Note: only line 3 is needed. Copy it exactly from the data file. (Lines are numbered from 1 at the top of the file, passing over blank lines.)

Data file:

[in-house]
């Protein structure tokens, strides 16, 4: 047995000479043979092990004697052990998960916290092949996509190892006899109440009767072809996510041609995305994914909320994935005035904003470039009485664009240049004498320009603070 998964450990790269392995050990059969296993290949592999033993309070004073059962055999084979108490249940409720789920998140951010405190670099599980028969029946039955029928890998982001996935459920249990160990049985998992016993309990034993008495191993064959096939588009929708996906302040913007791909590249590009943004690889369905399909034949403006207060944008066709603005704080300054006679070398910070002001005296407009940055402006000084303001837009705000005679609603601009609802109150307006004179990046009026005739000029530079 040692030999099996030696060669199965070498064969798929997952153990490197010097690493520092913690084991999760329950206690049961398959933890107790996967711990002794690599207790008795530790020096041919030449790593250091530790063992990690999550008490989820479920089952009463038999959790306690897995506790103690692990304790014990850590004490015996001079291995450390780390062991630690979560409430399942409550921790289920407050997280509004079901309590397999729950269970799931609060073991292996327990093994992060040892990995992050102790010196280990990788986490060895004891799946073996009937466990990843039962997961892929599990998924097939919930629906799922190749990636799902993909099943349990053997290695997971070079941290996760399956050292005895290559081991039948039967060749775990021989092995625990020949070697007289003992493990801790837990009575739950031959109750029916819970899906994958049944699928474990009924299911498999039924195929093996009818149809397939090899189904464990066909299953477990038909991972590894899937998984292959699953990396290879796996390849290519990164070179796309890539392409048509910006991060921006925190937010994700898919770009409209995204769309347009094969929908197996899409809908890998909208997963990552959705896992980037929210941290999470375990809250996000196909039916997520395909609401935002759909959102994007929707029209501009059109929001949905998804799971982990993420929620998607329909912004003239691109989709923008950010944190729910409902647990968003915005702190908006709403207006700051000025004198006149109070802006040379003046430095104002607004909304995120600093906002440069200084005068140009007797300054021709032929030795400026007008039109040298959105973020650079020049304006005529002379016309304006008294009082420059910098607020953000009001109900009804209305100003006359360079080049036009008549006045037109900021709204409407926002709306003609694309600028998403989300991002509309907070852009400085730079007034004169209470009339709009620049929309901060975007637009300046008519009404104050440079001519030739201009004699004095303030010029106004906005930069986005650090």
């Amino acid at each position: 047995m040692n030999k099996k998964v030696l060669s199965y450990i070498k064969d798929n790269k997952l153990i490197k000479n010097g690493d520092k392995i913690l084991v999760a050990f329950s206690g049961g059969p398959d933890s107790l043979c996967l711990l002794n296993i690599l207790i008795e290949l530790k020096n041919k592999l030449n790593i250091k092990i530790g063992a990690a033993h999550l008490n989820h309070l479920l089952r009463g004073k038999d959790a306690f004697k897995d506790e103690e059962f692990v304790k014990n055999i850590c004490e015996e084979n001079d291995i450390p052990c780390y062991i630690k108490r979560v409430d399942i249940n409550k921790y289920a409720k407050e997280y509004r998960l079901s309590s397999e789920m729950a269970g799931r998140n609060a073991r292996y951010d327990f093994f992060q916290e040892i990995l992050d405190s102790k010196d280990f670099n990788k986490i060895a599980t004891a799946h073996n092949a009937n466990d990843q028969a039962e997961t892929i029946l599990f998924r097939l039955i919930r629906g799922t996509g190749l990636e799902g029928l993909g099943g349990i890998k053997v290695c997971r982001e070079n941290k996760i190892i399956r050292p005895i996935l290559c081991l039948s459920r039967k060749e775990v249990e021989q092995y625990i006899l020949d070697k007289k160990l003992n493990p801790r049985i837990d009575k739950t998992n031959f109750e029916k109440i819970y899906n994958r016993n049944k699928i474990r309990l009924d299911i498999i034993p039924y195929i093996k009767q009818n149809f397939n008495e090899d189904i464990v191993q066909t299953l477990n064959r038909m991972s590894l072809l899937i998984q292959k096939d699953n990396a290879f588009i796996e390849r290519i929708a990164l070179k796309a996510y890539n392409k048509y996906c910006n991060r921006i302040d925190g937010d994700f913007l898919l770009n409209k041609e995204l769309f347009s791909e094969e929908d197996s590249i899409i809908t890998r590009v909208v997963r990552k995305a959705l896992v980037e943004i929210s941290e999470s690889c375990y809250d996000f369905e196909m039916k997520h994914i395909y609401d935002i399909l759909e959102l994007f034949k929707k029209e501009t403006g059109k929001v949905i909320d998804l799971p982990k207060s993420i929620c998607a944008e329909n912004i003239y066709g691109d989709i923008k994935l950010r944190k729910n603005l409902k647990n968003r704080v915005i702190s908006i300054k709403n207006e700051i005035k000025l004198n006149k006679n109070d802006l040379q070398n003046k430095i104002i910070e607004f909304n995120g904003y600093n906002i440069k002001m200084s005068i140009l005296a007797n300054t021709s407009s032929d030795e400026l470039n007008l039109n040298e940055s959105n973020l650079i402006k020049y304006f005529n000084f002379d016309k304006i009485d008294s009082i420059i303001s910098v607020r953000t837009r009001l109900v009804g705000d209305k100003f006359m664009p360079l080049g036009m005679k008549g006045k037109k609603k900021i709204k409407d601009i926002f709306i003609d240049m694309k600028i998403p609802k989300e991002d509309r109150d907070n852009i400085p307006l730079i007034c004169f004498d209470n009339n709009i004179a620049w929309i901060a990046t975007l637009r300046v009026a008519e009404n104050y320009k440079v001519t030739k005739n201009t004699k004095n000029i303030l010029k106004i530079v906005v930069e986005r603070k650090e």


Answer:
């Amino acid at each position: 047995m040692n030999k099996k998964v030696l060669s199965y450990i070498k064969d798929n790269k997952l153990i490197k000479n010097g690493d520092k392995i913690l084991v999760a050990f329950s206690g049961g059969p398959d933890s107790l043979c996967l711990l002794n296993i690599l207790i008795e290949l530790k020096n041919k592999l030449n790593i250091k092990i530790g063992a990690a033993h999550l008490n989820h309070l479920l089952r009463g004073k038999d959790a306690f004697k897995d506790e103690e059962f692990v304790k014990n055999i850590c004490e015996e084979n001079d291995i450390p052990c780390y062991i630690k108490r979560v409430d399942i249940n409550k921790y289920a409720k407050e997280y509004r998960l079901s309590s397999e789920m729950a269970g799931r998140n609060a073991r292996y951010d327990f093994f992060q916290e040892i990995l992050d405190s102790k010196d280990f670099n990788k986490i060895a599980t004891a799946h073996n092949a009937n466990d990843q028969a039962e997961t892929i029946l599990f998924r097939l039955i919930r629906g799922t996509g190749l990636e799902g029928l993909g099943g349990i890998k053997v290695c997971r982001e070079n941290k996760i190892i399956r050292p005895i996935l290559c081991l039948s459920r039967k060749e775990v249990e021989q092995y625990i006899l020949d070697k007289k160990l003992n493990p801790r049985i837990d009575k739950t998992n031959f109750e029916k109440i819970y899906n994958r016993n049944k699928i474990r309990l009924d299911i498999i034993p039924y195929i093996k009767q009818n149809f397939n008495e090899d189904i464990v191993q066909t299953l477990n064959r038909m991972s590894l072809l899937i998984q292959k096939d699953n990396a290879f588009i796996e390849r290519i929708a990164l070179k796309a996510y890539n392409k048509y996906c910006n991060r921006i302040d925190g937010d994700f913007l898919l770009n409209k041609e995204l769309f347009s791909e094969e929908d197996s590249i899409i809908t890998r590009v909208v997963r990552k995305a959705l896992v980037e943004i929210s941290e999470s690889c375990y809250d996000f369905e196909m039916k997520h994914i395909y609401d935002i399909l759909e959102l994007f034949k929707k029209e501009t403006g059109k929001v949905i909320d998804l799971p982990k207060s993420i929620c998607a944008e329909n912004i003239y066709g691109d989709i923008k994935l950010r944190k729910n603005l409902k647990n968003r704080v915005i702190s908006i300054k709403n207006e700051i005035k000025l004198n006149k006679n109070d802006l040379q070398n003046k430095i104002i910070e607004f909304n995120g904003y600093n906002i440069k002001m200084s005068i140009l005296a007797n300054t021709s407009s032929d030795e400026l470039n007008l039109n040298e940055s959105n973020l650079i402006k020049y304006f005529n000084f002379d016309k304006i009485d008294s009082i420059i303001s910098v607020r953000t837009r009001l109900v009804g705000d209305k100003f006359m664009p360079l080049g036009m005679k008549g006045k037109k609603k900021i709204k409407d601009i926002f709306i003609d240049m694309k600028i998403p609802k989300e991002d509309r109150d907070n852009i400085p307006l730079i007034c004169f004498d209470n009339n709009i004179a620049w929309i901060a990046t975007l637009r300046v009026a008519e009404n104050y320009k440079v001519t030739k005739n201009t004699k004095n000029i303030l010029k106004i530079v906005v930069e986005r603070k650090e």